House foreclosures. Soaring gas prices. Intractably high unemployment numbers. Record beer sales –
– record beer sales? Despite several years of recession, craft brewers are outpacing national, mass-production brands in sales. The Brewers Association released statistics this summer, reporting that the volume of craft beer sold in the US increased by 14 % in the first six months of 2011. According to CBS Denver, in 2010 alone, craft brew sales exceeded $7 billion in domestic sales – more than double the sales from the last decade. That same year, the export business for craft brews grew by 28%. And while national beer sales actually decreased by 2% last year, craft beers sales increased significantly – by fully 11%.
These striking numbers have some ale aficionados and lager lovers hailing craft beer as the “Champagne of Recession.” What explains this trend?
Paul Gatza, director of the Brewers Association, explains that the surge in sales can be attributed to a newfound appreciation of variety and quality in beers. “America’s beer drinkers are rapidly switching to craft because of the variety of flavors they are discovering,” Gatza says. Incidentally, The Brewers Association also claims that the craft brew industry provides 100,000 jobs to the U.S. economy. While a rapidly expanding and diverse number of options may explain the rise of craft brews, the recession itself may also be fuelling craft beer sales. Many recognize that nice beer is a relatively inexpensive luxury, in comparison to other fine foods and beverages. For example, people hit hardest by the recession can justify splurging on everyday items like a $10 six pack to drink at home vs. an extravagant treat, like an expensive bottle of champagne. The tendency for consumers to purchase expensive food and gourmet items is just one way to cope with economic stress. Karen Grant, senior global industry analyst at the NPD Group, a market research company, says that “[Consumers] are finding little ways to sweeten life in the midst of all the madness.” In other words, in tough economic times, people are treating craft brews as “pragmatic luxuries” that they can justify purchasing on a frequent basis.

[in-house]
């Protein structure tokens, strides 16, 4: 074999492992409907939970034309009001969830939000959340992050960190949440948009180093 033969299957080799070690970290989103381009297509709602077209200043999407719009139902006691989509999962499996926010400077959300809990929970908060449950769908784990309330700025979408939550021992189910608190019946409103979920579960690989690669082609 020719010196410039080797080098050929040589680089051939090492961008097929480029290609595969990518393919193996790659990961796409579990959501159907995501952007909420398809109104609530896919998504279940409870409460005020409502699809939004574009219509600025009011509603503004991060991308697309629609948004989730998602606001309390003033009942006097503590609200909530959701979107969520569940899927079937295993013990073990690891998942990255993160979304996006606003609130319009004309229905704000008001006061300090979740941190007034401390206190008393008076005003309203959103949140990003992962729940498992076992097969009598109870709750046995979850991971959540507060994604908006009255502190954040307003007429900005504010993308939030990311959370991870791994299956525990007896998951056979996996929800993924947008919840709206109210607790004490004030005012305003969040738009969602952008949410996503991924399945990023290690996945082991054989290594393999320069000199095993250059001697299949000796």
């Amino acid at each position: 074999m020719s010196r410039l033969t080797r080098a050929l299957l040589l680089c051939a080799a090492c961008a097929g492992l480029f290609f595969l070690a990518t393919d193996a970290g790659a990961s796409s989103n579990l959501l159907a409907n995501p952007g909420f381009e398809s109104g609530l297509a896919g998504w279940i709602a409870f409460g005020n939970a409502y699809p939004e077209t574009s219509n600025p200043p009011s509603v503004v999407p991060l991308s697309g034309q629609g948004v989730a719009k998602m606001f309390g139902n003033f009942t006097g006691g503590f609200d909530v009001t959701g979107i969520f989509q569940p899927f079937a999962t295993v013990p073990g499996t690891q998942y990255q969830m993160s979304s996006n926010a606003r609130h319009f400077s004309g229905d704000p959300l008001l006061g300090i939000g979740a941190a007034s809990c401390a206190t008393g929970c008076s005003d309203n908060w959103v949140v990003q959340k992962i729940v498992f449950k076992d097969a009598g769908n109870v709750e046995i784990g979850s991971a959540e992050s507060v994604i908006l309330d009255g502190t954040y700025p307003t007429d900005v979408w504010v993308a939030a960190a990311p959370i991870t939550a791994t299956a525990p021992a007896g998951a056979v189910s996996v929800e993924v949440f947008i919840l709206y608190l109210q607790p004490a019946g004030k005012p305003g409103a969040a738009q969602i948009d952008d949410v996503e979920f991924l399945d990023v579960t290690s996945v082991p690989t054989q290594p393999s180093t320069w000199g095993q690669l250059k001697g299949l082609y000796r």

However, it isn’t solely grocery sales of craft beers that are reaping the benefits of their rising popularity. In fact, the number of breweries scheduled to open in 2011 is also on the rise from last year, with a good chance that a majority will be craft brewers.
Many have chalked this increase up to the “eat local” movement, including Gatza. “[Americans] . . . are connecting with small and independent craft brewers as companies they choose to support,” Gatza says.
Whether the goal is to support local movements or keep spending in check, craft brewers can all unite in toasting to this profitable trend. Bottoms up!